What is acute angina?

Acute angina is a condition that occurs when there is suddenly not enough blood flowing to the heart. Symptoms generally include sudden chest pain, nausea, dizziness, and heart palpitations, and tend to go away at rest. For this reason, it is different from a heart attack, although this condition is a common symptom of coronary heart disease, meaning it deserves immediate medical attention. In many cases, this problem is caused by coronary arteries that have become too narrow to allow enough blood to flow to the heart.

Most cases of acute angina occur as a result of activity, including during or just after exercise, a large meal, or even stress. All of these activities may require more oxygen to flow from the blood to the heart than normal, resulting in the narrowed coronary arteries not being able to keep up with the demand. In most cases, symptoms disappear within minutes as soon as the patient rests or puts a nitroglycerin tablet in their mouth, both of which can lower blood pressure. This is what separates the symptoms of acute angina from those of a heart attack, since the signs of the latter condition usually don't go away with rest.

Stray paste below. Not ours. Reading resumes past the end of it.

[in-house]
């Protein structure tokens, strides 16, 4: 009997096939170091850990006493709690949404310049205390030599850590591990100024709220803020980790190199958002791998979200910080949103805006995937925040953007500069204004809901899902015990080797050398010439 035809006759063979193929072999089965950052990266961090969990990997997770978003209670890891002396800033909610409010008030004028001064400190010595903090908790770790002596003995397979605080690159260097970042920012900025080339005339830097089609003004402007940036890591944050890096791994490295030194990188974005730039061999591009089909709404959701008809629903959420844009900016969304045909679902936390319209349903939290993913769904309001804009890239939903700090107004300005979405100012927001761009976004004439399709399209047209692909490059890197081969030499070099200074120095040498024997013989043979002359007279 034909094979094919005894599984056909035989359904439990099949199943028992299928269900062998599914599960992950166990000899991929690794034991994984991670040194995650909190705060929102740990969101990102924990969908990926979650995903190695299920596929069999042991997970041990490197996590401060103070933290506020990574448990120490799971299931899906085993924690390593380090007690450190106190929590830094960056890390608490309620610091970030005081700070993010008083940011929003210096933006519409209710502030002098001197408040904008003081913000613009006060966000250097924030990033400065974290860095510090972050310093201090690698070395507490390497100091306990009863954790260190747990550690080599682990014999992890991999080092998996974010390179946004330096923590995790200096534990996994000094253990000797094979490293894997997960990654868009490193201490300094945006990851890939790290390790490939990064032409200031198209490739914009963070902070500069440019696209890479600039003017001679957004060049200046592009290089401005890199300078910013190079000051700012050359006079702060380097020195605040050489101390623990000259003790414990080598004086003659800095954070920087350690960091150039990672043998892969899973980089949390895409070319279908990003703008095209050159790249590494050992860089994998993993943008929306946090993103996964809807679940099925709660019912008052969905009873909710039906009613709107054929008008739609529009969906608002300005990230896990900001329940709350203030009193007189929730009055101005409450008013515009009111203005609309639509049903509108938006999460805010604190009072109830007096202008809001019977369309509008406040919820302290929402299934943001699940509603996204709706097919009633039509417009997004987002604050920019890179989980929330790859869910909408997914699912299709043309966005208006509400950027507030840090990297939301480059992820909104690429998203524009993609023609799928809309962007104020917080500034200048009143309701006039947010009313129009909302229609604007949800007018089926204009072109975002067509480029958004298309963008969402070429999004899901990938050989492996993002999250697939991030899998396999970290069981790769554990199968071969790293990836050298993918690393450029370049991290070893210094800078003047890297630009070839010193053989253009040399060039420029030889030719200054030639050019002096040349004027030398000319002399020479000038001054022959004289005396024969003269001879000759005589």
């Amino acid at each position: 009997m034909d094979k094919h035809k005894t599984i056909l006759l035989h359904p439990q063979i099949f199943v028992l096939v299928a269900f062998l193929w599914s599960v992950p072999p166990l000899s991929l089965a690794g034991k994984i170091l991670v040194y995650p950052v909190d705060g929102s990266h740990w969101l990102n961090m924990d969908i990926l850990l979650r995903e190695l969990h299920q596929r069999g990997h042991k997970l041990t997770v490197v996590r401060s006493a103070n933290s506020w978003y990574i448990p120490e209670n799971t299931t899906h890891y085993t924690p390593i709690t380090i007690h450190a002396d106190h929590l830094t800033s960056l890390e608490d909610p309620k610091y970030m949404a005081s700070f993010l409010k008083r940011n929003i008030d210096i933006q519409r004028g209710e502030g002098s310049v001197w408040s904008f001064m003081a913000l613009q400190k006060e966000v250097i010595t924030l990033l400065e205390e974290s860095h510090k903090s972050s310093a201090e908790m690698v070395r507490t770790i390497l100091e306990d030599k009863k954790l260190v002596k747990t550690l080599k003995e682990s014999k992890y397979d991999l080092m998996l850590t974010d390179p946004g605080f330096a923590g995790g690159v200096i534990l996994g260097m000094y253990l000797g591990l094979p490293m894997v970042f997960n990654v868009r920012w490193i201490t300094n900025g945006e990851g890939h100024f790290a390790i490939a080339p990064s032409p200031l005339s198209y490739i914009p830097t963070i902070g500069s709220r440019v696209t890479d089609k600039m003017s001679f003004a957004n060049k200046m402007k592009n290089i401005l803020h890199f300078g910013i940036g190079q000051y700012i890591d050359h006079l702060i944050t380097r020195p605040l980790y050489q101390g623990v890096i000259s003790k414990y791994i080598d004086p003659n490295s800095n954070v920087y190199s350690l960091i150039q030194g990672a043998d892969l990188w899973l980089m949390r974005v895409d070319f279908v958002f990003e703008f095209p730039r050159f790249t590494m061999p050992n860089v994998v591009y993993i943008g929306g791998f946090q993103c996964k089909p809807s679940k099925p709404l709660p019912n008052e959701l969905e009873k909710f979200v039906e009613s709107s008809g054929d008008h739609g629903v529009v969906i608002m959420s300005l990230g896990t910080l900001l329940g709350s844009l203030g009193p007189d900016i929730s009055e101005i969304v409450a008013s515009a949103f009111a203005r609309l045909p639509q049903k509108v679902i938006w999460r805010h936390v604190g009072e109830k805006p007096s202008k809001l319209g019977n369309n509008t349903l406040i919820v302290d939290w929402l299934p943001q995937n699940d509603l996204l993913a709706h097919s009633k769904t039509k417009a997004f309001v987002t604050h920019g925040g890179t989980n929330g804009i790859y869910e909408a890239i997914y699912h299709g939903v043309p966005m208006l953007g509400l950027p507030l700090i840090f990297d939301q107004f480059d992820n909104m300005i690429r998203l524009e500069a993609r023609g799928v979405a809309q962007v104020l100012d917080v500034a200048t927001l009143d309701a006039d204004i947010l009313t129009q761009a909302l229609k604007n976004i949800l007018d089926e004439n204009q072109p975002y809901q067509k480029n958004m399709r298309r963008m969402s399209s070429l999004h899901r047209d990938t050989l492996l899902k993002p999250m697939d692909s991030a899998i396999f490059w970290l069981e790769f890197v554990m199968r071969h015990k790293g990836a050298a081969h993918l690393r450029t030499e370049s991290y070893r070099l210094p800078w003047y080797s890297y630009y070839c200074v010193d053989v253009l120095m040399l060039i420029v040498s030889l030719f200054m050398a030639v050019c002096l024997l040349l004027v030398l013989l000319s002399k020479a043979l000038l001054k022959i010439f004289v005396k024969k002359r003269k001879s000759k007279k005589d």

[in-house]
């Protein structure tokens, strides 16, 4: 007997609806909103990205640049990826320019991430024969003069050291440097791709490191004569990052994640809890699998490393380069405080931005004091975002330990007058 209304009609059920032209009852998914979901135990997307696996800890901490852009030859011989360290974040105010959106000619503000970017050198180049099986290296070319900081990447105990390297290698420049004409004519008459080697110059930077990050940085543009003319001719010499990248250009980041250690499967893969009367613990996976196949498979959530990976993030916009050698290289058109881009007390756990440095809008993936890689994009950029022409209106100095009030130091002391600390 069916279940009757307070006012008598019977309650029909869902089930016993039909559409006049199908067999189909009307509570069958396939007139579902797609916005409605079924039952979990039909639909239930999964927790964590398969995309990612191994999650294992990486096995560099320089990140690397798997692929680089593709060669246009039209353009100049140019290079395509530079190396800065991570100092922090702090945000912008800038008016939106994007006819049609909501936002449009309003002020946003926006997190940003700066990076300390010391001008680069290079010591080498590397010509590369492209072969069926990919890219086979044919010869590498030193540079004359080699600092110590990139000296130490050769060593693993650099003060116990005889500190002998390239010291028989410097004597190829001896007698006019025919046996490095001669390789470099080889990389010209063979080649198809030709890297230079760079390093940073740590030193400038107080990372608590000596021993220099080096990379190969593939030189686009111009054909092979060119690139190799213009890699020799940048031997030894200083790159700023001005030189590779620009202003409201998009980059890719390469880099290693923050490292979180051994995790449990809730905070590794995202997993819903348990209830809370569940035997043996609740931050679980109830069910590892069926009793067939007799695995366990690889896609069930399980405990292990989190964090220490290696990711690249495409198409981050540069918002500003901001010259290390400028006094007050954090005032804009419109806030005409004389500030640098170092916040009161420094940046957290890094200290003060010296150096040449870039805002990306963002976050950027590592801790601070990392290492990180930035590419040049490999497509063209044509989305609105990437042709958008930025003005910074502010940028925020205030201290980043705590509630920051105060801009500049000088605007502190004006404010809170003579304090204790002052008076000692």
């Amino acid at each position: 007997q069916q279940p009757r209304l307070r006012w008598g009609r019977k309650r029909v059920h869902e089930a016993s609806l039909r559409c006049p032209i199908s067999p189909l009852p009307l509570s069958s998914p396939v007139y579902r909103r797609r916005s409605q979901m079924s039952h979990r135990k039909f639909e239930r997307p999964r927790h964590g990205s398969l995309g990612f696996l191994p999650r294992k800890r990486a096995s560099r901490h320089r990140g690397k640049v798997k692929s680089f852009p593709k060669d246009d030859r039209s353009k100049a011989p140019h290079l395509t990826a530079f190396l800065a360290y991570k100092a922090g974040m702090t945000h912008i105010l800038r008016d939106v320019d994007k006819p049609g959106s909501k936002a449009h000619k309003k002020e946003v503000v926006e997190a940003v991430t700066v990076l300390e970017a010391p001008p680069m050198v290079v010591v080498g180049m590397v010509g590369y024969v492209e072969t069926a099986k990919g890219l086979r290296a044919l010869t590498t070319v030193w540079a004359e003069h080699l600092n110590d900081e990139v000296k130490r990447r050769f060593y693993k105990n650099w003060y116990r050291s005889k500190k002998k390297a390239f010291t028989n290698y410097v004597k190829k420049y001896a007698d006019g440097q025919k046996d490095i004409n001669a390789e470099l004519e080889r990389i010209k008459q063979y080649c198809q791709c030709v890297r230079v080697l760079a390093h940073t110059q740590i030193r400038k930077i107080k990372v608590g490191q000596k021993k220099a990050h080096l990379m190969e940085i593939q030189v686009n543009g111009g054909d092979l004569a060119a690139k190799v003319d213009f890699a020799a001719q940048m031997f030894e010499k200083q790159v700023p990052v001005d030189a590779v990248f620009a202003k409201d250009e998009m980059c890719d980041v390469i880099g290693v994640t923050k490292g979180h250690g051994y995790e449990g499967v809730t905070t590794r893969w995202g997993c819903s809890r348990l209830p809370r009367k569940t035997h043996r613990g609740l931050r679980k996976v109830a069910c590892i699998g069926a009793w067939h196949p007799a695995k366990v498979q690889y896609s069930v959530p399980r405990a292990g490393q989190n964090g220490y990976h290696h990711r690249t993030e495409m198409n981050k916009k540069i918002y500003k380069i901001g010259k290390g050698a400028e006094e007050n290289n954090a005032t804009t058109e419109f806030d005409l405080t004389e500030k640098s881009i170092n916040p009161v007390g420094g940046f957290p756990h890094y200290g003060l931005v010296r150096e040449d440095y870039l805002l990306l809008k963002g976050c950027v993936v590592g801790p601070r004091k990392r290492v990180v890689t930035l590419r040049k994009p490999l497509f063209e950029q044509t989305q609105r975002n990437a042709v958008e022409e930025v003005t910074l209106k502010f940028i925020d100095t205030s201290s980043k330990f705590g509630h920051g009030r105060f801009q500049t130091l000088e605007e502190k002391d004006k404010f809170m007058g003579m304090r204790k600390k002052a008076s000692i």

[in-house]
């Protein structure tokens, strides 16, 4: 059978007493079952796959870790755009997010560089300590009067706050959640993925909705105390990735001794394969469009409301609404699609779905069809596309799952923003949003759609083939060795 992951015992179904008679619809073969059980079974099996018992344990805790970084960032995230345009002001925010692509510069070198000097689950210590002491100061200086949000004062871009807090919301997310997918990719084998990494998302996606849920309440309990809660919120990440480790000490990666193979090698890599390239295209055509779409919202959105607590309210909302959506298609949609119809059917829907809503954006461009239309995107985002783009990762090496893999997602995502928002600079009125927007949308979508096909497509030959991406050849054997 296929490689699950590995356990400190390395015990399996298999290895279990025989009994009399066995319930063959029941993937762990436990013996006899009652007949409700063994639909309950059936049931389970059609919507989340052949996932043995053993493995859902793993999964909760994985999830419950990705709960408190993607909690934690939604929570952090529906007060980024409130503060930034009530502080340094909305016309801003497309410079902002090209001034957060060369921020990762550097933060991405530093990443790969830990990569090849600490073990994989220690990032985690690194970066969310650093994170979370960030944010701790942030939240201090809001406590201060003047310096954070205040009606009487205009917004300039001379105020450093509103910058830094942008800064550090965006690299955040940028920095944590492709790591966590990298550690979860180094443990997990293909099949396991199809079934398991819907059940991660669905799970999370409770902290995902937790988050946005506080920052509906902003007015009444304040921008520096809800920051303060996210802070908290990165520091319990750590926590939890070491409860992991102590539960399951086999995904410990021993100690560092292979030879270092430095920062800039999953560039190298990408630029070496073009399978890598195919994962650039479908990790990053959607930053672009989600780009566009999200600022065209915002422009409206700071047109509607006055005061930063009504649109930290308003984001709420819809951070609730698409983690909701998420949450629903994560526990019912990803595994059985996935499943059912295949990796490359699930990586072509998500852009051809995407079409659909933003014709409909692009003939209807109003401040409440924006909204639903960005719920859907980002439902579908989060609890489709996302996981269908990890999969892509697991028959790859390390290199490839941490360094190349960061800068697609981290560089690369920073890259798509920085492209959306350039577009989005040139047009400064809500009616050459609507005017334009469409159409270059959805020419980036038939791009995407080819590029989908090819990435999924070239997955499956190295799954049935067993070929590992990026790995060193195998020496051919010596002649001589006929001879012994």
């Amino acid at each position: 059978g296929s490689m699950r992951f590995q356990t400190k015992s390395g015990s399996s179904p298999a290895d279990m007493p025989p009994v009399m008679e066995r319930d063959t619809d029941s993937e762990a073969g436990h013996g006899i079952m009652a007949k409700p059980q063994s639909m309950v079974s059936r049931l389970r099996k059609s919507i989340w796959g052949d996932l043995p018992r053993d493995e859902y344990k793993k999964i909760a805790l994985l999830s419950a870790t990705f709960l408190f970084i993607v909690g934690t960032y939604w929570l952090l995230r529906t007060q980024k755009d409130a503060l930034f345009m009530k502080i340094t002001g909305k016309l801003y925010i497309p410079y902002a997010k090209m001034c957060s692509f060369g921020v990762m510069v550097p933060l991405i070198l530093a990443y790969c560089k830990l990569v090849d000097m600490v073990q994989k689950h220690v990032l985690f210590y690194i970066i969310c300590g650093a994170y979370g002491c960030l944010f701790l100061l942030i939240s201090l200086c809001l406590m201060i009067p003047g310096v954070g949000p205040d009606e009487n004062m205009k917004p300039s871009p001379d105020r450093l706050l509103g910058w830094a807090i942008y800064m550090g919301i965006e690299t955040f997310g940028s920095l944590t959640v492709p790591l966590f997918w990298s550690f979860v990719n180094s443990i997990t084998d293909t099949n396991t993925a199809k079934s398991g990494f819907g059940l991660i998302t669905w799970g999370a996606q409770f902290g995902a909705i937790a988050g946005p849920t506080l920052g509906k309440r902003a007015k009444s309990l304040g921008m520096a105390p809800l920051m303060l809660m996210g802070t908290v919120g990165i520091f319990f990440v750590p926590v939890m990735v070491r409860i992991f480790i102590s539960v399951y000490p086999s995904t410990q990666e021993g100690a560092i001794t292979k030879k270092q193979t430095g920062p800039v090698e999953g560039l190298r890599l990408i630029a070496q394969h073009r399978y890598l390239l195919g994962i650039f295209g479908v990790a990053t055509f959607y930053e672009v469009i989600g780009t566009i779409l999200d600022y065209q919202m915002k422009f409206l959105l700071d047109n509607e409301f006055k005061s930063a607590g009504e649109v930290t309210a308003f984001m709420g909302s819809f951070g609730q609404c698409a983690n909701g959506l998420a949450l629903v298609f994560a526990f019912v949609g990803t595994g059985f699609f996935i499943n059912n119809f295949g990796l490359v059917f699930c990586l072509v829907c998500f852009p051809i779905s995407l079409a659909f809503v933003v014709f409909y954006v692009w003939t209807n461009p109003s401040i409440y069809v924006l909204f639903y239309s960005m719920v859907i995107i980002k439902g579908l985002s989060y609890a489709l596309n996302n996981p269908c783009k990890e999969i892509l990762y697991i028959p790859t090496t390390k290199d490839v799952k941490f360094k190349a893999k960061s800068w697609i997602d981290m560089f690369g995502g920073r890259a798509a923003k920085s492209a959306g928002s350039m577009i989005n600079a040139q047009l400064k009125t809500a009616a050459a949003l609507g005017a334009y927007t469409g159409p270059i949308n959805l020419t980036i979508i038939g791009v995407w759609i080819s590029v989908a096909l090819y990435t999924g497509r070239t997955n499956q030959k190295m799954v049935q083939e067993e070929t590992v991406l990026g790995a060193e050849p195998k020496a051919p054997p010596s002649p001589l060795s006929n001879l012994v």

There are two types of this condition, with the most common being stable angina. Patients with stable angina usually have an idea of ​​when their symptoms will occur, as they often appear when active and resolve with rest or nitroglycerin. On the other hand, unstable angina is more severe, with symptoms that can appear at any time and usually do not go away with rest or nitroglycerin. In fact, this condition usually precedes a heart attack, thus requiring immediate medical attention. Fortunately, this type is much rarer than stable angina.

The most common symptom of acute angina is chest discomfort, which is usually described as pressure, heaviness, or even a sharp stabbing pain. This sign may be accompanied by heart palpitations, with the feeling that the heart is going to beat strongly from the chest. Indigestion, nausea, and even vomiting can occur at the same time, causing the patient to feel very uncomfortable. Another symptom of acute angina is often dizziness or shortness of breath, which is due to reduced oxygen flow to the brain. Not surprisingly, anxiety, sweating, and fatigue also often occur during the sudden onset of acute angina, especially if the patient is unaware of what is happening.

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